Section Two continues a legal theme with a Judge and Lead Advocate Hortense, as well as other odd Dramatis Personae, like Constance Carbuncle, Justin Nurm, Dr. Yistrum Lee, Bus Driver, Don the Commuter, Freddie Brill or Sir Adrian the Fop-Murderer, and Thaddeus Felino. Section Three plays out a theme hinted at in Section One: the absurdity of artistic and literary striving and fame is demonstrated in portraits of six wacky artists, many prodigies, all coming to no good.
Klaus Krystog de Moliva combines an interest in music with toxicology. The poet-prodigy Ann Chuong-Sandrik dies at 29 by auto-asphyxiation. Marvin Fegley Waife, famous for “semen” poems first written when he was 11, and author of vaginal sestinas and lacteal villanelles, dies of heart failure at 20. Sally Pixton, began her critical essay on Thomas Carlyle, when she was 11, published her first book at age 13, graduated from Harvard at 14—well, you get the idea. She is dead at 28 of snakebite. The only one in the pantheon not dead, it seems is Marguerita Voeckers De Winter, a recluse whose photo remarkably resembles the photo of the poet John Amen. (So if she, being a recluse, is dead, we might not know.) In deliberate obfuscation, the pagination of this part of the book wavers back and forth between “Section Two” and “Section Three.” Where are we really?
Amen and Harris regularly wander into lexicography and malapropism, engaging in theological discussions of the Creator, “the Premier Cause, […] shondly [sic] beyond reproach”; enlisting dozens of poisons, from pesticides to biocides, as actors in the drama; and inventing delicious words like sluther, preffy, ran-moral, sufferal, anthroid sufferal, axan, de-terra, and so on. Here’s another sample:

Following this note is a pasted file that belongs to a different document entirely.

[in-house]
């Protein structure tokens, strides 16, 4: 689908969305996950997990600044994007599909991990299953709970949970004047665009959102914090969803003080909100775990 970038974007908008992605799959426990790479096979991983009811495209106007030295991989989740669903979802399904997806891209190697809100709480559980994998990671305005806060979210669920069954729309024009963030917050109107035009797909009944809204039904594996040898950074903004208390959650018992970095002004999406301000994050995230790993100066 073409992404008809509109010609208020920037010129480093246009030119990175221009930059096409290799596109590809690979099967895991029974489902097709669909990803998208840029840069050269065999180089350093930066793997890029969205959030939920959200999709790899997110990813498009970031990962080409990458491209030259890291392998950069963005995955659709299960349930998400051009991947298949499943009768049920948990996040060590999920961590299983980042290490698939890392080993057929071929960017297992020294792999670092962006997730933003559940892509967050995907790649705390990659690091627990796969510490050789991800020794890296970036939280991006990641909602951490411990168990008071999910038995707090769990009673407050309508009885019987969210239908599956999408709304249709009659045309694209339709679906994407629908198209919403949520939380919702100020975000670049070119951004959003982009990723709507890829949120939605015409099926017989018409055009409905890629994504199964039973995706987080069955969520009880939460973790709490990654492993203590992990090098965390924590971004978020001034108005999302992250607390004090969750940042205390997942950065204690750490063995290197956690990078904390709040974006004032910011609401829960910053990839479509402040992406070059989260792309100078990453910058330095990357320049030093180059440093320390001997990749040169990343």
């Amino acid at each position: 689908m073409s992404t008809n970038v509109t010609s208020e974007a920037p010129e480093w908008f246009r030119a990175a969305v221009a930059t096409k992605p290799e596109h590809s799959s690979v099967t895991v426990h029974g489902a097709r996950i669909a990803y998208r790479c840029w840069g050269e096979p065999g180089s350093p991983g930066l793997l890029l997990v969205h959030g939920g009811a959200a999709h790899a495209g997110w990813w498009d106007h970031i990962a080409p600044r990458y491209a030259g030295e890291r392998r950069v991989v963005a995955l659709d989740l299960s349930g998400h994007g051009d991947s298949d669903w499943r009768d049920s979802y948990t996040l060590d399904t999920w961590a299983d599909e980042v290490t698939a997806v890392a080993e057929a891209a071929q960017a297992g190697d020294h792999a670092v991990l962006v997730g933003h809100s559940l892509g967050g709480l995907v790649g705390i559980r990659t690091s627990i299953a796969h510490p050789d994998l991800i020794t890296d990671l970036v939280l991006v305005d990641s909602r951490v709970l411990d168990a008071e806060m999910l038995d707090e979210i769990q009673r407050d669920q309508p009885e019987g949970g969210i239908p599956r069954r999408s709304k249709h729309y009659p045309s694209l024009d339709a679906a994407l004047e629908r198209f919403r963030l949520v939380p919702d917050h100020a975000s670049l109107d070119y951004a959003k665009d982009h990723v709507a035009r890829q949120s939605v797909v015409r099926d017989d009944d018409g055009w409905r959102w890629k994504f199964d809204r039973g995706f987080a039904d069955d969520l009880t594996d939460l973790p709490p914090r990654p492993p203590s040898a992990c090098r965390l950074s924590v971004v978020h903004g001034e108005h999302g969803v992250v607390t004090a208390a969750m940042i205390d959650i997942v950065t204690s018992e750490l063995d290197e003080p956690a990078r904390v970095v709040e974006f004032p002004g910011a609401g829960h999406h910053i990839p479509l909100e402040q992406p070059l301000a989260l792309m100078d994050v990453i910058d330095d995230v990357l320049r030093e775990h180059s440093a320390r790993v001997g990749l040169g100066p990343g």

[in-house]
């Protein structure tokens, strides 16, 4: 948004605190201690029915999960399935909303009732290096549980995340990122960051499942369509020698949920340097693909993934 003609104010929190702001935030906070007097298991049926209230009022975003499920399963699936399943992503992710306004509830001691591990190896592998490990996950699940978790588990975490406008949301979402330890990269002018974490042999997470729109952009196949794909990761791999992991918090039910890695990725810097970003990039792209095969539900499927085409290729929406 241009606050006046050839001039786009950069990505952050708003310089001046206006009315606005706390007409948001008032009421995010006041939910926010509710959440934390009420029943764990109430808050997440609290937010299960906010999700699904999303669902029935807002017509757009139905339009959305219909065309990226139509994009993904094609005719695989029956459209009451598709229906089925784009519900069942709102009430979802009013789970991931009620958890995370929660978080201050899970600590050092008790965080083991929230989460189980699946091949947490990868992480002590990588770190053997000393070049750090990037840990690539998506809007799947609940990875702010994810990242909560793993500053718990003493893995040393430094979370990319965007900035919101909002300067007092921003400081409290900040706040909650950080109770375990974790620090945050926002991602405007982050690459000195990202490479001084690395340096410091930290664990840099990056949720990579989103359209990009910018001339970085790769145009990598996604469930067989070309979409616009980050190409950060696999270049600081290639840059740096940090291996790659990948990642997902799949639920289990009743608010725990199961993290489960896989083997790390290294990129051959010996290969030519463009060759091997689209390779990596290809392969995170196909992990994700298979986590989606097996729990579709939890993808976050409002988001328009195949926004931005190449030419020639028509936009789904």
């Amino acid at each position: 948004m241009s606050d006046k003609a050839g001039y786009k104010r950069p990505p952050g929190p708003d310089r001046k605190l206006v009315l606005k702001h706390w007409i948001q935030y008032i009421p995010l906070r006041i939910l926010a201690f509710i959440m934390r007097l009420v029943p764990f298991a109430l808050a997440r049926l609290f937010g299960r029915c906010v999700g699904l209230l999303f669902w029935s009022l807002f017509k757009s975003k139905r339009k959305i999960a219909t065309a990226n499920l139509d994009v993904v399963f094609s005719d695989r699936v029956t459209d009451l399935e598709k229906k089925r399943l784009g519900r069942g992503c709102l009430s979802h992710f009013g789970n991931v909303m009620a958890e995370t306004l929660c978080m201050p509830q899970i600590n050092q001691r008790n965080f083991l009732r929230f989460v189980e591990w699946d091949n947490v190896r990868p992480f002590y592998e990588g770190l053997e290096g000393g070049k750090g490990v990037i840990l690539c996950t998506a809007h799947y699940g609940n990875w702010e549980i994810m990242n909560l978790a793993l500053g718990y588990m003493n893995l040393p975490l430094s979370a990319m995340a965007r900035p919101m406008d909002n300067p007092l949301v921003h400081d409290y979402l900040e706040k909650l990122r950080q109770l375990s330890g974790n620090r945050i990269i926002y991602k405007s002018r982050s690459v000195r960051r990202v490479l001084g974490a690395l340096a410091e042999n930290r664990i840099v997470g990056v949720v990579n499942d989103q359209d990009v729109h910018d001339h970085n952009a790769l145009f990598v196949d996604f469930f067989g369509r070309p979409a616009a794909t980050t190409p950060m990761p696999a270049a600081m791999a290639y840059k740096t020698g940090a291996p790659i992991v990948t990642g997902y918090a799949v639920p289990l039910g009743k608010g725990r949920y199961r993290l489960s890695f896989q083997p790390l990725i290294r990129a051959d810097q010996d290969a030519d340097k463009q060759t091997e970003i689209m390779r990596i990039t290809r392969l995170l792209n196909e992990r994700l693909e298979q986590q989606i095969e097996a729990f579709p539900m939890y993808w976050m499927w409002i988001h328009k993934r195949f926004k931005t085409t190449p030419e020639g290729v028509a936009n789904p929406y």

In sucal yoifs, sufferal in exspansion may randily be an effecting of the Premier Cause’s sal-wiring or auto-mandalated karmica.
Interspersed with this nonsense are passages of lyric clarity: “My doppelganger and I now sport interchangeable heads.”
The fifth and final section consists of twenty wonderful seven-line cantos that conjure Eliot’s Prufrock and Stevens’ guitarist, but written in country slang and revolving around the life of one ordinary stereo salesman named JD who “strum [sic] his red guitar as sunrise/drape over the house.” He “skim [sic] headlines […]/ consider [sic] a sick day, sick with success and failure.” Gritty, evocative verses are hidden like gems in the pockets of this text. America of the 1980s, for Amen and Harris, is a matter of “revolving doors [that] spin like a dervish, diner grills steaming with cheeseburgers, steaks, eggs, French fries; ice cream scoops are blazing, cash registers chiming; intercom voices bellowing discount deals in strip malls, casinos, convenience stores [. . .]” They create a portrait of the American temperament and cast of mind that resonates with our current national malaise and depression:
dollar bills sucked into vending machines, credit cards flashing, fives and tens and twenties whisked from wallets and purses, the I want I want of ten million shrieking souls determined to have fun have fun
This is heady stuff. In the metaphor of the book’s title—obliquely referencing James Merrill’s occult communications with angels and spirits in his epic narrative, The Changing Light at Sandover—The New Arcana deals mixed genres and mysterious (not to say weird) significances, dramatis personae, dialogue, stage directions, and a panoply of visual props. It presents a vat of comic madness into which riffs, visual imagery, collages and much else have been mischievously stirred.
Zara Raab's most recent books are Rumpelstiltskin, or What's in a Name? (Finishing Line Press) and Fracas & Asylum (David Robert Books, 2013). She lives in western Massachusetts. Visit her at http://www.zararaab.com.